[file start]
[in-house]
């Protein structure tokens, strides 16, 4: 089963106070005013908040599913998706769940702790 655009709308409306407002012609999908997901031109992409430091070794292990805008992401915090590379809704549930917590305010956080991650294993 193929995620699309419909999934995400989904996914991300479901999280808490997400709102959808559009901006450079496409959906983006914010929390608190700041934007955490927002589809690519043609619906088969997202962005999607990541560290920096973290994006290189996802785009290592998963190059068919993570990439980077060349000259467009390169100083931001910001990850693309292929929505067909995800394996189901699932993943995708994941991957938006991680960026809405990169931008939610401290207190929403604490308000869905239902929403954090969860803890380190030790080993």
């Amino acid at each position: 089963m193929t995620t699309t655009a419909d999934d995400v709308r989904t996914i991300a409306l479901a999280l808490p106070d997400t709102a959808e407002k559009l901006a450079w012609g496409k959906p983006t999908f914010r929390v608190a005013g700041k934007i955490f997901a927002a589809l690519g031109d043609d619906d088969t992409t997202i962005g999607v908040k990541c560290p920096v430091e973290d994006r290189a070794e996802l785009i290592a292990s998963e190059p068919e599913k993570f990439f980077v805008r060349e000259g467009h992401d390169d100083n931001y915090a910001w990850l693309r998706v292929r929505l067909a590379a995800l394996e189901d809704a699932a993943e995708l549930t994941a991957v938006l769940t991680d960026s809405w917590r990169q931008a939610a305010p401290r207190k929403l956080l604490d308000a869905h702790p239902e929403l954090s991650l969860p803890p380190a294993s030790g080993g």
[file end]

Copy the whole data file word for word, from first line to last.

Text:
[in-house]
């Protein structure tokens, strides 16, 4: 089963106070005013908040599913998706769940702790 655009709308409306407002012609999908997901031109992409430091070794292990805008992401915090590379809704549930917590305010956080991650294993 193929995620699309419909999934995400989904996914991300479901999280808490997400709102959808559009901006450079496409959906983006914010929390608190700041934007955490927002589809690519043609619906088969997202962005999607990541560290920096973290994006290189996802785009290592998963190059068919993570990439980077060349000259467009390169100083931001910001990850693309292929929505067909995800394996189901699932993943995708994941991957938006991680960026809405990169931008939610401290207190929403604490308000869905239902929403954090969860803890380190030790080993």
């Amino acid at each position: 089963m193929t995620t699309t655009a419909d999934d995400v709308r989904t996914i991300a409306l479901a999280l808490p106070d997400t709102a959808e407002k559009l901006a450079w012609g496409k959906p983006t999908f914010r929390v608190a005013g700041k934007i955490f997901a927002a589809l690519g031109d043609d619906d088969t992409t997202i962005g999607v908040k990541c560290p920096v430091e973290d994006r290189a070794e996802l785009i290592a292990s998963e190059p068919e599913k993570f990439f980077v805008r060349e000259g467009h992401d390169d100083n931001y915090a910001w990850l693309r998706v292929r929505l067909a590379a995800l394996e189901d809704a699932a993943e995708l549930t994941a991957v938006l769940t991680d960026s809405w917590r990169q931008a939610a305010p401290r207190k929403l956080l604490d308000a869905h702790p239902e929403l954090s991650l969860p803890p380190a294993s030790g080993g």